Thursday, February 27

Aztec codices


I saw these codices in the Mexico City museum of anthropology. They are extraordinarily beautiful works of art. They don't have words or letters. But like the Han script or the mandarin or Japanese or Korean script, they are ideograms. Pictures. The Chinese Japanese and Korean characters have now evolved from the original picture to an idealised character but in these codices, you can see the original diagrams. Each of them tell a story. They are long, anything between 5 to 15 meters long, folded up and people will read from them. 



The colours are vibrant, 600 years since they were created. And I fogged up the glass cabinet by peering so closely at them. 

I'm trying to find a replica of these documents for our home but in the meantime you can read about them here or if kannu goes to oxford, then we can go see them in that museum. 

Absolutely beautiful. And Diya, these are examples of what you want to do, illustrations :) 



Aztec codices - Wikipedia, the free encyclopedia


Detail of first page from the Boturini Codex, depicting the departure fromAztlán.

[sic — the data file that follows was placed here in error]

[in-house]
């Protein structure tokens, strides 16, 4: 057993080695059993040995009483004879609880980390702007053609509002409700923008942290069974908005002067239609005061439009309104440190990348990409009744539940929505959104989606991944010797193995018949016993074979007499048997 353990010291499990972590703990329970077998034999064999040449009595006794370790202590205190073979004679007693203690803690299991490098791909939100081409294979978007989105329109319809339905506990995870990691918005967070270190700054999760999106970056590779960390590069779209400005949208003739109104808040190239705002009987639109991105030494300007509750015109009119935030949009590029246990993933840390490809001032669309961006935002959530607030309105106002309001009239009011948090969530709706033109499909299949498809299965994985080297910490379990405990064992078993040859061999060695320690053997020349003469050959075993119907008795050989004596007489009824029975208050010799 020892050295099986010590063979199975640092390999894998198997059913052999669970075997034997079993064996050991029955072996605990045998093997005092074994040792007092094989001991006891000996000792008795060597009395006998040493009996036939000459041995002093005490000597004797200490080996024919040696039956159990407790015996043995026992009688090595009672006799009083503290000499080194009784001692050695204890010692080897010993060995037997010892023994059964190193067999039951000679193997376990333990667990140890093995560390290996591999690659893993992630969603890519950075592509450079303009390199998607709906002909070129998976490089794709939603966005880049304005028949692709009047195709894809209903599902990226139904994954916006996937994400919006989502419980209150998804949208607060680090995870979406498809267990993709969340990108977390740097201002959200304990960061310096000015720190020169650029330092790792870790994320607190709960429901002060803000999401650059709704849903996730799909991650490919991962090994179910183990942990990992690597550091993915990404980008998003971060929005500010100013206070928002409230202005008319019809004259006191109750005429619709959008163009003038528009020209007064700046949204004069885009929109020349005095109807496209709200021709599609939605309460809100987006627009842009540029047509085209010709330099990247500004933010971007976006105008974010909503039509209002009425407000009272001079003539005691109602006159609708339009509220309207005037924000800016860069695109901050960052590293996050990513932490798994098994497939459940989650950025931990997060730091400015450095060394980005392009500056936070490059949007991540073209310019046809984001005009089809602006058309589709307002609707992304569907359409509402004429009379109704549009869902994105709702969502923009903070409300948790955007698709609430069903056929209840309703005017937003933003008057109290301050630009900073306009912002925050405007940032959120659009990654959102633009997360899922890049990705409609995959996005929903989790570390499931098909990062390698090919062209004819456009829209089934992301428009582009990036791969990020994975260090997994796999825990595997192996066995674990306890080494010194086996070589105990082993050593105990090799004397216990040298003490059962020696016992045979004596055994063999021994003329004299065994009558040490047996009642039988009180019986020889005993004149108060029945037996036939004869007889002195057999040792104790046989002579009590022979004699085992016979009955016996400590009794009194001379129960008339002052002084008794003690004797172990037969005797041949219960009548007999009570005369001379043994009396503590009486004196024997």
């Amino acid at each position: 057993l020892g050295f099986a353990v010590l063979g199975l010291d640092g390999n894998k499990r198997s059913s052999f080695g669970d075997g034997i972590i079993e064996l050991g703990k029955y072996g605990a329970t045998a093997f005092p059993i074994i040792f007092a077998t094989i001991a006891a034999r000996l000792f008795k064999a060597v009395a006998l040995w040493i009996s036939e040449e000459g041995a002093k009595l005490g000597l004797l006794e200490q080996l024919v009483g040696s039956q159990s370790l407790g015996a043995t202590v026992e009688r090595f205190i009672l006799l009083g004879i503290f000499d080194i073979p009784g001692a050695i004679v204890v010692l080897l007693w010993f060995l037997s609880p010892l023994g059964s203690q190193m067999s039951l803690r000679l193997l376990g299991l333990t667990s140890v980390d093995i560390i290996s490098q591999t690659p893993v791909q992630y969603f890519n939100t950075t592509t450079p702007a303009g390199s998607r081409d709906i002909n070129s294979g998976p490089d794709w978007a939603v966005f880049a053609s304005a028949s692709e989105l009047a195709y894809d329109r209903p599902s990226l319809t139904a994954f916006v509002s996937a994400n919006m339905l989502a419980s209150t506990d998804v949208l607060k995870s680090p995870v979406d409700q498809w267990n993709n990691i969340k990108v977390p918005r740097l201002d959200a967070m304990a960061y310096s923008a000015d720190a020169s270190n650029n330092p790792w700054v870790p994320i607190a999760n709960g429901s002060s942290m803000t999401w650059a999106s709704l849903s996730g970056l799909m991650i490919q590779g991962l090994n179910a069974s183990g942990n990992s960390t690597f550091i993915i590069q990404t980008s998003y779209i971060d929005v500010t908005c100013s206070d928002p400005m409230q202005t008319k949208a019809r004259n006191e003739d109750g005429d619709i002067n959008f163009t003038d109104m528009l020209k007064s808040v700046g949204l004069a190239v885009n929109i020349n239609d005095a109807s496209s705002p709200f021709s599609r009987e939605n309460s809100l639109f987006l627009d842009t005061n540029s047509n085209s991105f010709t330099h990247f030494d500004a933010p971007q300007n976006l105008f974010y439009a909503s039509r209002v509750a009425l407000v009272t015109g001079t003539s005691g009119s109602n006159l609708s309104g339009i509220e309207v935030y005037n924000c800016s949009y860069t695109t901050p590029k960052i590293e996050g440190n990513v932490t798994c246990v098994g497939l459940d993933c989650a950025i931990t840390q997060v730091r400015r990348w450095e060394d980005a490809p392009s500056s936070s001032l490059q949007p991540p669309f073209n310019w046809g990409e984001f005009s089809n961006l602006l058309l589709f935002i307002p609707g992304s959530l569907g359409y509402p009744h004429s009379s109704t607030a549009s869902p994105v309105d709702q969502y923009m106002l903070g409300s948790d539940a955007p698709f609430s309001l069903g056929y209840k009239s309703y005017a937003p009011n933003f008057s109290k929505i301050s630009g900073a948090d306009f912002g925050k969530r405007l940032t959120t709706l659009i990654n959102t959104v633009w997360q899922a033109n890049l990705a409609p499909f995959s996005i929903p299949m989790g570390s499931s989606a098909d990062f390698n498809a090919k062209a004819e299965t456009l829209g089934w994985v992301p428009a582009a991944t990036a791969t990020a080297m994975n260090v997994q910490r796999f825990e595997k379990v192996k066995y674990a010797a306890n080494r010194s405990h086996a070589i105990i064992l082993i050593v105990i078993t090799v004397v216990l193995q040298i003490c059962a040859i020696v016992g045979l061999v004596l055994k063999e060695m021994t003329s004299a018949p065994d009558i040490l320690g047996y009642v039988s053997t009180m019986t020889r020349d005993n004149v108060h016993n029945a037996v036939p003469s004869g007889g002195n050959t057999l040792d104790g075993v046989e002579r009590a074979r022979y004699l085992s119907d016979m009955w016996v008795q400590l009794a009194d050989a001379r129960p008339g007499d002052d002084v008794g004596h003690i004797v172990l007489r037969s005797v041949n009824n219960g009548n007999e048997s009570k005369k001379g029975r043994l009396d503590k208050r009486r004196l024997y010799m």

Aztec codices (Nahuatl: Mēxihcatl āmoxtli Nahuatl pronunciation: [meː'ʃiʔkatɬ aː'moʃtɬi]) are books written by pre-Columbian and colonial-era Aztecs. These codices provide some of the best primary sources for Aztec culture. The pre-Columbian codices differ from European codices in that they are largely pictorial; they were not meant to symbolize spoken or written narratives.[1] The colonial era codices not only contain Aztec pictograms, but also Classical Nahuatl (in the Latin alphabet), Spanish, and occasionally Latin.

Although there are very few surviving pre-conquest codices, the tlacuilo (codex painter) tradition endured the transition to colonial culture; scholars now have access to a body of around 500 colonial-era codices.

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